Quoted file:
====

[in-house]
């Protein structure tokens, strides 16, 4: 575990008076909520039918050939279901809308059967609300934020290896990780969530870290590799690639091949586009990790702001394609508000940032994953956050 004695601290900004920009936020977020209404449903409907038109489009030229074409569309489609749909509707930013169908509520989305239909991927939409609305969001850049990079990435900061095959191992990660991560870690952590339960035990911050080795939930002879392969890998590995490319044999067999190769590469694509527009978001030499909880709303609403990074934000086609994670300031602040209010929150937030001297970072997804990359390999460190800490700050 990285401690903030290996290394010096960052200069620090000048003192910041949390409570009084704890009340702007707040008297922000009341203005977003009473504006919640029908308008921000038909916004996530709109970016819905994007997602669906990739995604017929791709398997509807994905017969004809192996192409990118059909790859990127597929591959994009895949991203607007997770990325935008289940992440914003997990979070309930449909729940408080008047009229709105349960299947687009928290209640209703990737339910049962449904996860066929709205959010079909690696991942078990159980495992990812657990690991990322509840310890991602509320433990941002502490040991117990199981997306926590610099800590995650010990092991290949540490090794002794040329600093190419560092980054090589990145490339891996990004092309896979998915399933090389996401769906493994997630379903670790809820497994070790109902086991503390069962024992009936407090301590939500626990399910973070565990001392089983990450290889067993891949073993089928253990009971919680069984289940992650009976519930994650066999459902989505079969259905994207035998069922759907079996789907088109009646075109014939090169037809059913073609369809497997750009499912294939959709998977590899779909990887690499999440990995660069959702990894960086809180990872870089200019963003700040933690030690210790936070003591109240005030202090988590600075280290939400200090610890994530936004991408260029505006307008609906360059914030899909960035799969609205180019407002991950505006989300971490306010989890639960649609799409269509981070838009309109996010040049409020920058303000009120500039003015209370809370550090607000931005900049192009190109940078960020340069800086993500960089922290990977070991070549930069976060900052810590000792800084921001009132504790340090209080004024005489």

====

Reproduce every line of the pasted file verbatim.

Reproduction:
[in-house]
């Protein structure tokens, strides 16, 4: 575990008076909520039918050939279901809308059967609300934020290896990780969530870290590799690639091949586009990790702001394609508000940032994953956050 004695601290900004920009936020977020209404449903409907038109489009030229074409569309489609749909509707930013169908509520989305239909991927939409609305969001850049990079990435900061095959191992990660991560870690952590339960035990911050080795939930002879392969890998590995490319044999067999190769590469694509527009978001030499909880709303609403990074934000086609994670300031602040209010929150937030001297970072997804990359390999460190800490700050 990285401690903030290996290394010096960052200069620090000048003192910041949390409570009084704890009340702007707040008297922000009341203005977003009473504006919640029908308008921000038909916004996530709109970016819905994007997602669906990739995604017929791709398997509807994905017969004809192996192409990118059909790859990127597929591959994009895949991203607007997770990325935008289940992440914003997990979070309930449909729940408080008047009229709105349960299947687009928290209640209703990737339910049962449904996860066929709205959010079909690696991942078990159980495992990812657990690991990322509840310890991602509320433990941002502490040991117990199981997306926590610099800590995650010990092991290949540490090794002794040329600093190419560092980054090589990145490339891996990004092309896979998915399933090389996401769906493994997630379903670790809820497994070790109902086991503390069962024992009936407090301590939500626990399910973070565990001392089983990450290889067993891949073993089928253990009971919680069984289940992650009976519930994650066999459902989505079969259905994207035998069922759907079996789907088109009646075109014939090169037809059913073609369809497997750009499912294939959709998977590899779909990887690499999440990995660069959702990894960086809180990872870089200019963003700040933690030690210790936070003591109240005030202090988590600075280290939400200090610890994530936004991408260029505006307008609906360059914030899909960035799969609205180019407002991950505006989300971490306010989890639960649609799409269509981070838009309109996010040049409020920058303000009120500039003015209370809370550090607000931005900049192009190109940078960020340069800086993500960089922290990977070991070549930069976060900052810590000792800084921001009132504790340090209080004024005489």